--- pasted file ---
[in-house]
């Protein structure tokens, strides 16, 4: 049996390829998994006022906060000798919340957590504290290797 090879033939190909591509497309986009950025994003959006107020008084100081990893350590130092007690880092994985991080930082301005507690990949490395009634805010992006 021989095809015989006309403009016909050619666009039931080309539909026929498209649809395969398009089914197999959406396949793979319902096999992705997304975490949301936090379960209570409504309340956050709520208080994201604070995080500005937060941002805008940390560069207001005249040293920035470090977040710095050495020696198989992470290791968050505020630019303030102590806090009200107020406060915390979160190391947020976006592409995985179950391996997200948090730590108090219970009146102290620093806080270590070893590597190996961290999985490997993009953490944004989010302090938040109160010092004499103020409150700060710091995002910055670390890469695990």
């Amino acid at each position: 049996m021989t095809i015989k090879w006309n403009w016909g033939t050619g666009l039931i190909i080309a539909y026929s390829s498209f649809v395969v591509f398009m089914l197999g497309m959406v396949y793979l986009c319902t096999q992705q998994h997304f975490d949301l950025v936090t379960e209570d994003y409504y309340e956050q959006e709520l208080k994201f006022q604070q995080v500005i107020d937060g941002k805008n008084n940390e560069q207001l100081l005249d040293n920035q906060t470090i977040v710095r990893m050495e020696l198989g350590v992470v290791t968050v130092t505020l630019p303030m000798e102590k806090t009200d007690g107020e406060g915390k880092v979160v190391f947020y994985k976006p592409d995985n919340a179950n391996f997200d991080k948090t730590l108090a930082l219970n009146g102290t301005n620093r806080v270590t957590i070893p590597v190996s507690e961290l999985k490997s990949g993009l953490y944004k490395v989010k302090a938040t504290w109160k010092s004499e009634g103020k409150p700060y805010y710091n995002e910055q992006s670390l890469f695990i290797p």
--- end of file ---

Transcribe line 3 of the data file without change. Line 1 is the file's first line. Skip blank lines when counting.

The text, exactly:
């Amino acid at each position: 049996m021989t095809i015989k090879w006309n403009w016909g033939t050619g666009l039931i190909i080309a539909y026929s390829s498209f649809v395969v591509f398009m089914l197999g497309m959406v396949y793979l986009c319902t096999q992705q998994h997304f975490d949301l950025v936090t379960e209570d994003y409504y309340e956050q959006e709520l208080k994201f006022q604070q995080v500005i107020d937060g941002k805008n008084n940390e560069q207001l100081l005249d040293n920035q906060t470090i977040v710095r990893m050495e020696l198989g350590v992470v290791t968050v130092t505020l630019p303030m000798e102590k806090t009200d007690g107020e406060g915390k880092v979160v190391f947020y994985k976006p592409d995985n919340a179950n391996f997200d991080k948090t730590l108090a930082l219970n009146g102290t301005n620093r806080v270590t957590i070893p590597v190996s507690e961290l999985k490997s990949g993009l953490y944004k490395v989010k302090a938040t504290w109160k010092s004499e009634g103020k409150p700060y805010y710091n995002e910055q992006s670390l890469f695990i290797p």